The Liberty Alliance, the group led by Sun Microsystems Inc. which is working to offer an alternative single sign-on technology to Microsoft Corp.'s Passport, announced 11 new members Tuesday and set a date for when it hopes to complete the first technical specifications for its system for authenticating users on the Web.
The new members include EarthLink Inc., EDS Corp., Nextel Communications Inc., PricewaterhouseCoopers LLP, SchlumbergerSema Ltd., VeriSign Inc. and Visa International Inc., the group announced here at the RSA Conference 2002.
Eric Dean, chairman of the Liberty Alliance and chief information officer of United Air Lines Inc., said the group planned to publish its first round of specifications by the middle of 2002.
Those specifications will focus on achieving a basic goal of the alliance -- making it possible for an end user to log on at one Web site and then have that log-in transferred automatically to other Web sites selected by the user that are part of the Liberty Alliance system. No account data will actually be shared among the sites, Dean said; rather, only the fact that the user has logged on and been authenticated will be shared.
Dean stressed that the first specification represents only the beginning of the Liberty Alliance's work.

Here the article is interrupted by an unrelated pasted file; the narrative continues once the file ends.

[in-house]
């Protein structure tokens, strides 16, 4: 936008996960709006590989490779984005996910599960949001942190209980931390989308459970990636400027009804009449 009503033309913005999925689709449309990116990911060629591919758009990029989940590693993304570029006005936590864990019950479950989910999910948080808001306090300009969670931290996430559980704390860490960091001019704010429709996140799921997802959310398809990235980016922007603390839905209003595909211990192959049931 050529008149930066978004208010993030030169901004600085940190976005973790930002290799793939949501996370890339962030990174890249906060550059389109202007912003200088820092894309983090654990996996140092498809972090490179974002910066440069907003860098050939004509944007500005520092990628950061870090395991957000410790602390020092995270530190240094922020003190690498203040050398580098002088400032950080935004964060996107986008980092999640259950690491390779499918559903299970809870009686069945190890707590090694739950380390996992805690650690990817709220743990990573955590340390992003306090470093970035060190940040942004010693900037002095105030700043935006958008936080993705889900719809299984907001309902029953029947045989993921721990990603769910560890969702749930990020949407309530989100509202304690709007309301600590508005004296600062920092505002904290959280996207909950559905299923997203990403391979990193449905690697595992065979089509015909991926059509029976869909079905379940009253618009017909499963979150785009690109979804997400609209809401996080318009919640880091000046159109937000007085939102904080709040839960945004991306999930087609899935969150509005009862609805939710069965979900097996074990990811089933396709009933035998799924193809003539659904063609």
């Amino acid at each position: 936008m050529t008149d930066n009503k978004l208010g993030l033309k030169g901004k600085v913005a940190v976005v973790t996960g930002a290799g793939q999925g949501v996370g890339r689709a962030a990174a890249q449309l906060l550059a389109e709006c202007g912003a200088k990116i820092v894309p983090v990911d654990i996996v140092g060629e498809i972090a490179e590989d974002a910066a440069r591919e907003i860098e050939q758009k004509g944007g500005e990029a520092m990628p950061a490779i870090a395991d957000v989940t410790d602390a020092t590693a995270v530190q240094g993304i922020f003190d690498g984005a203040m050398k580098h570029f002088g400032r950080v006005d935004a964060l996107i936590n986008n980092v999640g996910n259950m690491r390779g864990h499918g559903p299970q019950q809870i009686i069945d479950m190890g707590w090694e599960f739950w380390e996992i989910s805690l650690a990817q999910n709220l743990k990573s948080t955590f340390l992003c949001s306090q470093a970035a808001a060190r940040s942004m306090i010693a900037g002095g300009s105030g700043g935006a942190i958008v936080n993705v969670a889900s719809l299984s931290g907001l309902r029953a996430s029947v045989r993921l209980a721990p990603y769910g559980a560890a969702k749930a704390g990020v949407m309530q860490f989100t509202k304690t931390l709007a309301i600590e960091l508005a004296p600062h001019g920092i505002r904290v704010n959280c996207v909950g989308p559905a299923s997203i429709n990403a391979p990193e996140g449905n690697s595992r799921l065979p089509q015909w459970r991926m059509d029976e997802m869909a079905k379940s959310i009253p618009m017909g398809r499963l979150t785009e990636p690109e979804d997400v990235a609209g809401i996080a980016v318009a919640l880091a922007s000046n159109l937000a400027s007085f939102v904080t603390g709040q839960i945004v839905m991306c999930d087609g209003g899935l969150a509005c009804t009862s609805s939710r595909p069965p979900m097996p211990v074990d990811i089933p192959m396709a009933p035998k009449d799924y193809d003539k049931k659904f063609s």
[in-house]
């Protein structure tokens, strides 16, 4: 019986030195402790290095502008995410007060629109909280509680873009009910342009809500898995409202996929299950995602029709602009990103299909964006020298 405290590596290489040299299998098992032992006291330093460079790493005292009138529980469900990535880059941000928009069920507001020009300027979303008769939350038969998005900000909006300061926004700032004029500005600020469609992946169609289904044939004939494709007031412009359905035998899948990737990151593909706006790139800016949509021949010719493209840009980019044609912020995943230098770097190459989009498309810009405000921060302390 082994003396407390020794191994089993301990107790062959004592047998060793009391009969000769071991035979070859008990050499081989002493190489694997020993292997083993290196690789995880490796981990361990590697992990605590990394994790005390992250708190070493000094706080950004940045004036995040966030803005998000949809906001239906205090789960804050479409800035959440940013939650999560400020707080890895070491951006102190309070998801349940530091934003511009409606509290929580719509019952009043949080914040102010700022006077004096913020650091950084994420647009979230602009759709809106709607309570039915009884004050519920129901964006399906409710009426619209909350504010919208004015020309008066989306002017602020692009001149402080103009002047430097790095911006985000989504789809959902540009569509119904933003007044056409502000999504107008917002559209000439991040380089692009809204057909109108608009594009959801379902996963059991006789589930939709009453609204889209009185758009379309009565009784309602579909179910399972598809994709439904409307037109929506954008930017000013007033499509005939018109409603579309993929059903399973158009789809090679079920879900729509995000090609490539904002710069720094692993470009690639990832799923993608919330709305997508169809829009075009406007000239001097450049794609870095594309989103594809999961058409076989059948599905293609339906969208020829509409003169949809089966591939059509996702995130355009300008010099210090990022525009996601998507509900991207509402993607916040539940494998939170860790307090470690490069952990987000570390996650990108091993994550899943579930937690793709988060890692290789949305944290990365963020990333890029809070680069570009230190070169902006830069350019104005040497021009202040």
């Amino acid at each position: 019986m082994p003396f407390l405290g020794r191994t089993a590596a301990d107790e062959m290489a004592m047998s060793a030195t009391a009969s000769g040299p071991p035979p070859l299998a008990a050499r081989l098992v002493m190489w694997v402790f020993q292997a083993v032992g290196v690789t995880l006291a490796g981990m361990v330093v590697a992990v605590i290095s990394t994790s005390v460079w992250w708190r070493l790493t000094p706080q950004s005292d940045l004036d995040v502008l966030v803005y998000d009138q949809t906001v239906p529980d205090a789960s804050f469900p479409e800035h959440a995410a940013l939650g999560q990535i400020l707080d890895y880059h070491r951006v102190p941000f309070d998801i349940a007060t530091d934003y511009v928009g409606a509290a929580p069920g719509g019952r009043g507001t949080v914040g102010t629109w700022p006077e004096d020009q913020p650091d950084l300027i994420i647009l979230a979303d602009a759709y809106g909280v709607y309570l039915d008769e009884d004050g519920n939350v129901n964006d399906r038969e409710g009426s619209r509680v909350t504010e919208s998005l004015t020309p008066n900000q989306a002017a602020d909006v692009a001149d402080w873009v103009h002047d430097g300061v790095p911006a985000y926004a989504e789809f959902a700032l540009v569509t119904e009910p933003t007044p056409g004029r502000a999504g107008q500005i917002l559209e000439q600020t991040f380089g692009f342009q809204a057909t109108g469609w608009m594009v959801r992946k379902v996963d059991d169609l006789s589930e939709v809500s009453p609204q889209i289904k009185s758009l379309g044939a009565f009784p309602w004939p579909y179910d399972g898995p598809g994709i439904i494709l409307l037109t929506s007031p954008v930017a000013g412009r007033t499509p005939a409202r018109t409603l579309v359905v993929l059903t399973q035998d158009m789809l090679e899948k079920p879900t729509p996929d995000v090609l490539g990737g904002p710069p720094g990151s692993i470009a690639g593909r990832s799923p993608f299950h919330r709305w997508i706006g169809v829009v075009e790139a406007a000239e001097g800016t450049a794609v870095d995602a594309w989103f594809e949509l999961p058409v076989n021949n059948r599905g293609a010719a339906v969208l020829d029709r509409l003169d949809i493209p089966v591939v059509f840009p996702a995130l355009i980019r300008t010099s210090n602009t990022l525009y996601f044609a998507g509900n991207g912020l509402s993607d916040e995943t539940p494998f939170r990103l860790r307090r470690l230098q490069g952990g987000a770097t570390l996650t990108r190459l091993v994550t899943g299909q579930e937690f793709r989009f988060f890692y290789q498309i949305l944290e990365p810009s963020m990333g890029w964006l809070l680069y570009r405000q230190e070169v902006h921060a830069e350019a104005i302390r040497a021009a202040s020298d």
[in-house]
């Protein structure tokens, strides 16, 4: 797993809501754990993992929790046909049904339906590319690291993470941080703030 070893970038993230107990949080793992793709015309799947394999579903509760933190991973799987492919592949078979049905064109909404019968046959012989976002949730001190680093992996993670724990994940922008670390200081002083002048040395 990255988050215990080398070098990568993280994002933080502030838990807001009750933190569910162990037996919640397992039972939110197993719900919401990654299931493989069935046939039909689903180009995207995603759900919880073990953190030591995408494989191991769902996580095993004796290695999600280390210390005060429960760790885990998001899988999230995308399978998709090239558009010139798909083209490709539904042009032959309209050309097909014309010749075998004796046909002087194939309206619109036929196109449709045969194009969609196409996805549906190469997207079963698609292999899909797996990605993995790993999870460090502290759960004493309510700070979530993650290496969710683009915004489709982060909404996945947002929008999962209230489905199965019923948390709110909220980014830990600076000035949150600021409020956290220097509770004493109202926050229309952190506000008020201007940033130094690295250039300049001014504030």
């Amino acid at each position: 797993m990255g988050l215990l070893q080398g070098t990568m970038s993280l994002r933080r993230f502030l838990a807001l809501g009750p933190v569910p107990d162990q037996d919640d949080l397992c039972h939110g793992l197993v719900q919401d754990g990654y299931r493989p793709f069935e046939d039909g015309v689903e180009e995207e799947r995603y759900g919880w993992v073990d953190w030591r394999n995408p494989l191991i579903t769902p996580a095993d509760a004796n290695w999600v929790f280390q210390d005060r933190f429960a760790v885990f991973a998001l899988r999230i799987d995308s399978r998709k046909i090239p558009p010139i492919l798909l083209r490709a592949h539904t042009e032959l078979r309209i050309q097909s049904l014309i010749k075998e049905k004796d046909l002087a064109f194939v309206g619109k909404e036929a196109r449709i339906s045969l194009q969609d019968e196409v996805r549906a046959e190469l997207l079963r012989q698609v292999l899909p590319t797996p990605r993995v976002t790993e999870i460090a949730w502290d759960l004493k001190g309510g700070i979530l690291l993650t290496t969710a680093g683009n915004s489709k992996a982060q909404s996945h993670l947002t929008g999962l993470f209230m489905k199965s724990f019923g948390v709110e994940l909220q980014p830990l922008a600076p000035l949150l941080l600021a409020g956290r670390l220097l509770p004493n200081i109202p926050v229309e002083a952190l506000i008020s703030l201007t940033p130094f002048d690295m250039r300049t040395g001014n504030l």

"It lays a groundwork upon which richer capabilities can be built," he said.
Future specifications will need to tackle tougher issues like privacy, he said, adding that "the privacy issue is absolutely at the center of what we want to do."
The Liberty Alliance was formed in late September as a response to Microsoft's Passport user authentication system. Sun and other founding members formed the group to counter what they saw as Microsoft's attempt to dominate the single sign-on market. Passport stores user information like the name, address, phone number and e-mail address, and can also store such data as bank account or credit card numbers for making e-commerce transactions.
Dean disputed the idea that Liberty Alliance is a direct challenge to Microsoft. "From the beginning, we were not interested in a battle with anybody," he said.
He said he would like to see Passport be completely interoperable with the Liberty Alliance, whether Microsoft is a member or not.
Though the Alliance's specification won't be available until mid-year, the group will be adding new members before then, Dean said. Within the next two months it will change its composition somewhat to allow nonprofit and public interest groups to become members, he said.